Herbal remedies. Photo © Tatiana Belova \ Fotolia.com

This article is part of A\J's web series Night School. In celebration of back-to-school time and our Night issue, the A\J web team brought you a series of quick lessons, posted between September 16 to October 11, 2013, covering everything from activism tactics and canning tips to how factory farms breed disease.

We're welcoming guest lecturer Zoe Miller for our final A\J Night School Lesson. Zoe is reporting back from a workshop offered earlier this week by the Waterloo Public Interest Research Group on healing from trauma with plants.

I have been working with herbs in my garden for the last three growing seasons, each fall focusing on drying and crushing the herbs I’ve grown for teas. Emotional trauma is something relatively new to my life, and something that I hope to overcome by fighting to survive daily, while utilizing plant allies to improve my ability to be me – unimpeded by overly self-critical, detrimental and destructive thought patterns.

Shabina Lafleur-Gangji, who has been studying herbs for more than half a decade, joined me and other plant-infatuated folks to share knowledge about medicines and approaches to healing that have been consistently stolen, colonized and devalued. Throughout the workshop, we paused to discuss specific issues we were experiencing, ask questions about terminologies and seek support or suggestions from other folks in regards to our own stories and histories with certain herbs.

I think it’s beautifully necessary to share this knowledge again, although reading about making a tincture (for me, anyways) is more difficult than being shown how to do so. I hope that I am able to reproduce the following recipes as accessibly as they were made to me.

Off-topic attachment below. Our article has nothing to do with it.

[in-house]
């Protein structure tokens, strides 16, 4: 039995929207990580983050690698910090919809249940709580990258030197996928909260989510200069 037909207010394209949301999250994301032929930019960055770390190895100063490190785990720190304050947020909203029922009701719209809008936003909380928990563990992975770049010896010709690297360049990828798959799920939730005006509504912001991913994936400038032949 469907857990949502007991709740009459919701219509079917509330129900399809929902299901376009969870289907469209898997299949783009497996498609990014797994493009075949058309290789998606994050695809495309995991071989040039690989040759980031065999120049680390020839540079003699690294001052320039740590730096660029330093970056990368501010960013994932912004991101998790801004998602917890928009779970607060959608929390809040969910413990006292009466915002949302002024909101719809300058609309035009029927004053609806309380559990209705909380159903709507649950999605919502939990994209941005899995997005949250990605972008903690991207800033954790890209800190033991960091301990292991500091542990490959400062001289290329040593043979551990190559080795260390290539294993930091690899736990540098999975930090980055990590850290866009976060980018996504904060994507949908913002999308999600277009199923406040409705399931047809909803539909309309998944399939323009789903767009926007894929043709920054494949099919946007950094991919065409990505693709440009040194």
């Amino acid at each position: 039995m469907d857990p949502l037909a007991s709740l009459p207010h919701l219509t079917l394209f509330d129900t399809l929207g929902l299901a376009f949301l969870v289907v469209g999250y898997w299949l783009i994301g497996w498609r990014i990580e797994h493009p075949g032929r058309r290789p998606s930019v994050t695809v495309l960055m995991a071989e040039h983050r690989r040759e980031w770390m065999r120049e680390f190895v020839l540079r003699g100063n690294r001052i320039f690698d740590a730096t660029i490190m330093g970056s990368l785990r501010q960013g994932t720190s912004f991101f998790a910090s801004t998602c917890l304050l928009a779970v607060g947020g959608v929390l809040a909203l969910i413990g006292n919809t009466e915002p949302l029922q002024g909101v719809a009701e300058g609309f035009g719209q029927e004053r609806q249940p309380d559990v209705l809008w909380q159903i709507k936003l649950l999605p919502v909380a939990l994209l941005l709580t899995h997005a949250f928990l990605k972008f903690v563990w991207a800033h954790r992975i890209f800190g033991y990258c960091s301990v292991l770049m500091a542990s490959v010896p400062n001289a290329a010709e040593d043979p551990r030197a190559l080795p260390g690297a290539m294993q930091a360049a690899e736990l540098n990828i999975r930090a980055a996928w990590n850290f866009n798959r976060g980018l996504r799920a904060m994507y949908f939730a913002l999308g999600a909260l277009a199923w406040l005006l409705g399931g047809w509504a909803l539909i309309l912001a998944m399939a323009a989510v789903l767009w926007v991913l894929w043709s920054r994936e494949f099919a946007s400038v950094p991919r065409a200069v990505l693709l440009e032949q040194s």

What is an adaptogen?

Adaptogenic herbs help decrease cellular responses to stress, allowing one to slow down their thoughts; these herbs meet you where you are. That is, when you’re experiencing panicked feelings, adaptogens can help slow and calm thoughts/respiratory responses. When you’re depressed and unmotivated, adaptogens can act as a catalyst for energy and motivation/focus.

Kala Tulsior ‘holy basil’ (ocimum tenuiflorum) is the adaptogen that we focused on in this  workshop. Tulsi has been sacredly cultivated in India for over 5,000 years; its name means the incomparable one. It can be used in teas, tinctures and salves to:

  • Decrease cold, flu symptoms, and viral susceptibility
  • Help with lung health, asthma
  • Calm ear/head/stomach upsets
  • Prevent heart disease, fever, mercury poisoning and slow the progression of cancers
  • Help relieve ring worm
  • Counteract venomous bites, mosquito repellant
  • Promote longevity and long term health maintenance
  • Lower blood sugar in diabetic patients
  • Naturally aid sleep

How to make a Tincture

  1. Cultivate, dry, and finely chop your chosen herb.
  2. Fill a mason jar or darkened, sealable glass container more than half way with the dried herb (if you are using fresh herbs, fill the entire jar; herbs shrink down when they are dried).